Encrypted Store

This post has to do with encrypting data in a storage server. When the storage server in question was architected and implemented the data at rest and in transit were raw (unencrypted). The main reason was that clients and servers where deployed in the same facility.

Years when by and the requirements called for encrypting data in transit while the data at rest was left raw. Encrypting data in transit could be performed by using HTTPS, secure sockets or encrypting the data when retrieved from the servers and decrypting by clients when received. Storing data would be the opposite. The initial decision, given that the client and server where under control, was to encrypt transmissions using the Advanced Encryption Standard (AES) which was designed by Vincent Rijmen and Joan Daemen back in 1998.

A couple years later, the requirements shifted to encrypt the data at rest and use HTTPS for network transfers. The current version of the storage server operates like this.

At the time when the data was stored unencrypted, clients could request via an extensive Application Programming Interface (API) and associated Command Line Interface (CLI) the retrieval of complete or partial files. One could specify a data offset and a data length and could retrieve such section of the file. Things have changed now that the data is kept encrypted at rest.

Following are some console screen captures that illustrate different the retrieval of the same file. Let’s start by storing a text file which would allow us to better understand what is going on. The client is running on a Windows machine.

C:\>casstore c:\temp\TextFiles\guid_list.txt
casstore <<< STORING files using CASOpen(), CASWrite() and CASClose() line: 625
14feb5f0be5a26e887b05c1155ea99f7 -  0.09 seconds

The casstore CLI is invoked to store the text file c:\temp\TextFiles\guid_list.txt using the following APIs: CASOpen(), CASWrite() and CASClose(). Given that the file is quite small each of the APIs should have been called once. You can see the POSIX resemblance in the design and implementation of the API.

When done, a Global Unique Identifier (GUID) is returned. Please note that a GUID in the storage system is not the same as a GUID in the Windows world. A GUID is a 16-byte value displayed as a 32-byte string. Each object in the store has assigned a unique GUID. Objects are not editable. If a user needs to edit a file, the file should be retrieved, edited and then stored. The resulting file will have a different unique GUID.

C:\>casretrieve 14feb5f0be5a26e887b05c1155ea99f7 c:\temp\14feb5f0be5a26e887b05c1155ea99f7.txt
casretrieve <<< RETRIEVING bifile using CASOpen(), CASRead() AND CASClose() line: 628
casretrieve <<< c:\temp\14feb5f0be5a26e887b05c1155ea99f7.txt -  0.03 seconds

We used the casrterieve CLI to  retrieve the bitfile (that is what a stored file is called). Similar to how the file was stored, the bitfile is retrieved by using CASOpen(), CASRead() and CASClose(). We have specified the name of the file to be retrieved with an extension. This makes it easy to manipulate using Windows utilities which seem to rely on file extensions.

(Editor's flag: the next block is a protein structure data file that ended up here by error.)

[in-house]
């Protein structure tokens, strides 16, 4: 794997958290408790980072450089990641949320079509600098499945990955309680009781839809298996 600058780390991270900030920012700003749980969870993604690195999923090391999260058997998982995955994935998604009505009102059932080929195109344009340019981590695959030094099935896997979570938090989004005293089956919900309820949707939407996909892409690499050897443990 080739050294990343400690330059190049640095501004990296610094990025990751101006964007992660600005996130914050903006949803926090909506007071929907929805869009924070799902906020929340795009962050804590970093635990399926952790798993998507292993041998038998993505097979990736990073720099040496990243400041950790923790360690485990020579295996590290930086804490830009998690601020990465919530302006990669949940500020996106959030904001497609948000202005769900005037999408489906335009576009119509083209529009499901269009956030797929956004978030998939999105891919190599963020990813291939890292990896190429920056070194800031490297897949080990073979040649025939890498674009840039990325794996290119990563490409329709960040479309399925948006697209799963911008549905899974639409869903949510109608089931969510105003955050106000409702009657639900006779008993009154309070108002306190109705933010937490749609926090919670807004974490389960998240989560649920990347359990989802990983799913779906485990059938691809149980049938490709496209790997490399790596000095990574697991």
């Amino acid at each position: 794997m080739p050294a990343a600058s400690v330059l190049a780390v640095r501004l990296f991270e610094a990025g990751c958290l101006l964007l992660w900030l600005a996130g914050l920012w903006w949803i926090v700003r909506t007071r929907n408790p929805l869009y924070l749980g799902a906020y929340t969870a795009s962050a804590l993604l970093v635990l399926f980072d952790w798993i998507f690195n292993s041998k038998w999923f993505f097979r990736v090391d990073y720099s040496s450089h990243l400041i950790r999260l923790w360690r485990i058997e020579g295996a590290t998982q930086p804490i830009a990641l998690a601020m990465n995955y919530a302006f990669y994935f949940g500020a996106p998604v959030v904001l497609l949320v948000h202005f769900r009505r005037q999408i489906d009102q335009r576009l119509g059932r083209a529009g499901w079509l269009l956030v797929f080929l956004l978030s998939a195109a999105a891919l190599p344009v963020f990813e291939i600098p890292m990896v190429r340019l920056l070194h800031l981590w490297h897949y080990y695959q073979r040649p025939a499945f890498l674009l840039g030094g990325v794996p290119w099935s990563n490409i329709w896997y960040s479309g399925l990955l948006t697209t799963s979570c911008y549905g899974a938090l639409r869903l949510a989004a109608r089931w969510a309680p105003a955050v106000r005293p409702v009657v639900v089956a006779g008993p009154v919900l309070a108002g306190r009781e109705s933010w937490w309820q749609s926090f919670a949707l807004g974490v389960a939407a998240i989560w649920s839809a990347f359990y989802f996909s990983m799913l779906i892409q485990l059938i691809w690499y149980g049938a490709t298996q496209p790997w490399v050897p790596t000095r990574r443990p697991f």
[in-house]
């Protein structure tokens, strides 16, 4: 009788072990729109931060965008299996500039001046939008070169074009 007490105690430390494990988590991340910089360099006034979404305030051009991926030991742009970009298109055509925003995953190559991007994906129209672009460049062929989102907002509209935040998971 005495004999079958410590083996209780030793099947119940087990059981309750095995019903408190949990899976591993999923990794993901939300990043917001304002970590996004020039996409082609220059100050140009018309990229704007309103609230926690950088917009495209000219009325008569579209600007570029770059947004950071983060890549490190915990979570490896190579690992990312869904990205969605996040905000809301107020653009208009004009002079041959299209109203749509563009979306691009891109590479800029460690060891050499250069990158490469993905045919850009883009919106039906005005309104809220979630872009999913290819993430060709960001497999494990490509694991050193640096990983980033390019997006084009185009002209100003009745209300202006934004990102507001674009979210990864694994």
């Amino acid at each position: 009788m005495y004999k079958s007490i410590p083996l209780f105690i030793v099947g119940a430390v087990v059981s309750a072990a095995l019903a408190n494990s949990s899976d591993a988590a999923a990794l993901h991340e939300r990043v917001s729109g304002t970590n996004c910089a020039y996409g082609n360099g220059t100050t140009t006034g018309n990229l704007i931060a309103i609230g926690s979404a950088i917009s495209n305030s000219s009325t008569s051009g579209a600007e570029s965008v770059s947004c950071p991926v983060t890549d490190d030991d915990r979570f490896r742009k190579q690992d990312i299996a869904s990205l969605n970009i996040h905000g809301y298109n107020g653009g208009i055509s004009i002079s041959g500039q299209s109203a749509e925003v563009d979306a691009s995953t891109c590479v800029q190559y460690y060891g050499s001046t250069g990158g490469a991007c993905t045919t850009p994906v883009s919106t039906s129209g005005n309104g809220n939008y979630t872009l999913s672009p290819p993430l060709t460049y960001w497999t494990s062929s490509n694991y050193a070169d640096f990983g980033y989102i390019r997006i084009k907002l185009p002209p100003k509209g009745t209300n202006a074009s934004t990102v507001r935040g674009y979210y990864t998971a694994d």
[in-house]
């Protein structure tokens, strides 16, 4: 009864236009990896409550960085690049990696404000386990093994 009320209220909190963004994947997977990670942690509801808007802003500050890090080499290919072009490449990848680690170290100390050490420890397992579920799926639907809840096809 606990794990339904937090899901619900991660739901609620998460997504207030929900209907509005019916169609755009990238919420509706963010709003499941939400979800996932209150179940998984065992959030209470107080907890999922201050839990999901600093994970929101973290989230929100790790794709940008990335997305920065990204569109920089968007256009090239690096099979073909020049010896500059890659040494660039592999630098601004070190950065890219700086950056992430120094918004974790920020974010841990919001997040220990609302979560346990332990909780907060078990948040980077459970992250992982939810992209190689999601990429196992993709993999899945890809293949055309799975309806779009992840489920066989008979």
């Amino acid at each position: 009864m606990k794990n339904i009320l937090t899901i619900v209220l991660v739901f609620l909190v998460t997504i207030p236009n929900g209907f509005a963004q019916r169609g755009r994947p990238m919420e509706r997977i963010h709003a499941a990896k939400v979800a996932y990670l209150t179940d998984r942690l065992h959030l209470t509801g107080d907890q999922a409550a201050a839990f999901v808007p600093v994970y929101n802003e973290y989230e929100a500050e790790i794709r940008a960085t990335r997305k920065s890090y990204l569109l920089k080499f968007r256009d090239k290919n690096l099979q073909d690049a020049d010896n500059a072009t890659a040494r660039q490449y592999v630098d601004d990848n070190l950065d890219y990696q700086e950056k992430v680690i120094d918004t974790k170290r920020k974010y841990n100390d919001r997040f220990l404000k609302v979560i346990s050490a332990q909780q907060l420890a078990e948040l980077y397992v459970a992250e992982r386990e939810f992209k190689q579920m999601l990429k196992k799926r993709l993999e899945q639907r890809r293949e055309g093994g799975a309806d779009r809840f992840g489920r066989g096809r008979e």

C:\>type c:\temp\14feb5f0be5a26e887b05c1155ea99f7.txt
14feb5f0be5a26e887b0570d03190011
14feb5f0be5a26e887b0570d03190012
14feb5f0be5a26e887b0570d03190013
14feb5f0be5a26e887b0570d031a0014
14feb5f0be5a26e887b0570d031b0015
14feb5f0be5a26e887b0570d031c0016
14feb5f0be5a26e887b0570d031d0017
14feb5f0be5a26e887b0570d031d0018
14feb5f0be5a26e887b0570d031e0019
14feb5f0be5a26e887b0570d031f001a
14feb5f0be5a26e887b0570d0320001b
14feb5f0be5a26e887b0570d0320001c
14feb5f0be5a26e887b0570d0321001d
14feb5f0be5a26e887b0570d0321001e
14feb5f0be5a26e887b0570d0321001f
14feb5f0be5a26e887b0570d03220020
14feb5f0be5a26e887b0570d03220021
14feb5f0be5a26e887b0570d03220022
14feb5f0be5a26e887b0570d03230023
14feb5f0be5a26e887b0570d03230024
14feb5f0be5a26e887b0570d03240025
14feb5f0be5a26e887b0570d03240026
14feb5f0be5a26e887b0570d03240027
14feb5f0be5a26e887b0570d03250028
14feb5f0be5a26e887b0570d032a0029
14feb5f0be5a26e887b0570d032a002a
14feb5f0be5a26e887b0570d032b002b
14feb5f0be5a26e887b0570d032c002c
14feb5f0be5a26e887b0570d032d002d
14feb5f0be5a26e887b0570d0331002e
14feb5f0be5a26e887b0570d0332002f
14feb5f0be5a26e887b0570d03320030
14feb5f0be5a26e887b0570d03320031
14feb5f0be5a26e887b0570d03330032
14feb5f0be5a26e887b0570d03330033
14feb5f0be5a26e887b0570d03330034
14feb5f0be5a26e887b0570d03330035
14feb5f0be5a26e887b0570d03330036
14feb5f0be5a26e887b0570d03340037
14feb5f0be5a26e887b0570d03340038
14feb5f0be5a26e887b0570d03340039
14feb5f0be5a26e887b0570d0334003a
14feb5f0be5a26e887b0570d0334003b
14feb5f0be5a26e887b0570d0334003c
14feb5f0be5a26e887b0570d0334003d
14feb5f0be5a26e887b0570d0334003e
14feb5f0be5a26e887b0570d0335003f
14feb5f0be5a26e887b0570d03350040
14feb5f0be5a26e887b0570d03350041
14feb5f0be5a26e887b0570d03350042
14feb5f0be5a26e887b0570d03350043
14feb5f0be5a26e887b0570d03350044
14feb5f0be5a26e887b0570d03350045
14feb5f0be5a26e887b0570d03360046
14feb5f0be5a26e887b0570d03360047
14feb5f0be5a26e887b0570d03360048
14feb5f0be5a26e887b0570d03370049
14feb5f0be5a26e887b0570d0337004a
14feb5f0be5a26e887b0570d0337004b
14feb5f0be5a26e887b0570d0337004c
14feb5f0be5a26e887b0570d0337004d
14feb5f0be5a26e887b0570d0337004e
14feb5f0be5a26e887b0570d0337004f
14feb5f0be5a26e887b0570d03380050
14feb5f0be5a26e887b0570d03380051
14feb5f0be5a26e887b0570d03380052
14feb5f0be5a26e887b0570d033a0053
14feb5f0be5a26e887b0570d033b0054
14feb5f0be5a26e887b0570d033b0055
14feb5f0be5a26e887b0570d033b0056
14feb5f0be5a26e887b0570d033c0057